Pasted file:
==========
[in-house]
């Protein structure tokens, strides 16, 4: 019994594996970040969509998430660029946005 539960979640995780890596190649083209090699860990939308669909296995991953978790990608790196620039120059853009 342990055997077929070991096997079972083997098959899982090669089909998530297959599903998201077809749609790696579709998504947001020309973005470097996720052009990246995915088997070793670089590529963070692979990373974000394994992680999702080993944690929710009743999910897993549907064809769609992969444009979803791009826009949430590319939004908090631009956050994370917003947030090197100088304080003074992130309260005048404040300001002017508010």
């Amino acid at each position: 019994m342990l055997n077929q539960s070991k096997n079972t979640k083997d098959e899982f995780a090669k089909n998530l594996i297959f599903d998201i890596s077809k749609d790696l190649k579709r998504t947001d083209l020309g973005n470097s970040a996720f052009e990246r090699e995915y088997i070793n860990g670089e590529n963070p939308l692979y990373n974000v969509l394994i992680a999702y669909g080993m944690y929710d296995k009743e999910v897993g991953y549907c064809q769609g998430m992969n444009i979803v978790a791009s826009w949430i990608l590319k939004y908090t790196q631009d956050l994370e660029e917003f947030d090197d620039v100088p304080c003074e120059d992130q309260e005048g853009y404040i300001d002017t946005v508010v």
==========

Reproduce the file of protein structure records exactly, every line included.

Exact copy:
[in-house]
């Protein structure tokens, strides 16, 4: 019994594996970040969509998430660029946005 539960979640995780890596190649083209090699860990939308669909296995991953978790990608790196620039120059853009 342990055997077929070991096997079972083997098959899982090669089909998530297959599903998201077809749609790696579709998504947001020309973005470097996720052009990246995915088997070793670089590529963070692979990373974000394994992680999702080993944690929710009743999910897993549907064809769609992969444009979803791009826009949430590319939004908090631009956050994370917003947030090197100088304080003074992130309260005048404040300001002017508010």
């Amino acid at each position: 019994m342990l055997n077929q539960s070991k096997n079972t979640k083997d098959e899982f995780a090669k089909n998530l594996i297959f599903d998201i890596s077809k749609d790696l190649k579709r998504t947001d083209l020309g973005n470097s970040a996720f052009e990246r090699e995915y088997i070793n860990g670089e590529n963070p939308l692979y990373n974000v969509l394994i992680a999702y669909g080993m944690y929710d296995k009743e999910v897993g991953y549907c064809q769609g998430m992969n444009i979803v978790a791009s826009w949430i990608l590319k939004y908090t790196q631009d956050l994370e660029e917003f947030d090197d620039v100088p304080c003074e120059d992130q309260e005048g853009y404040i300001d002017t946005v508010v």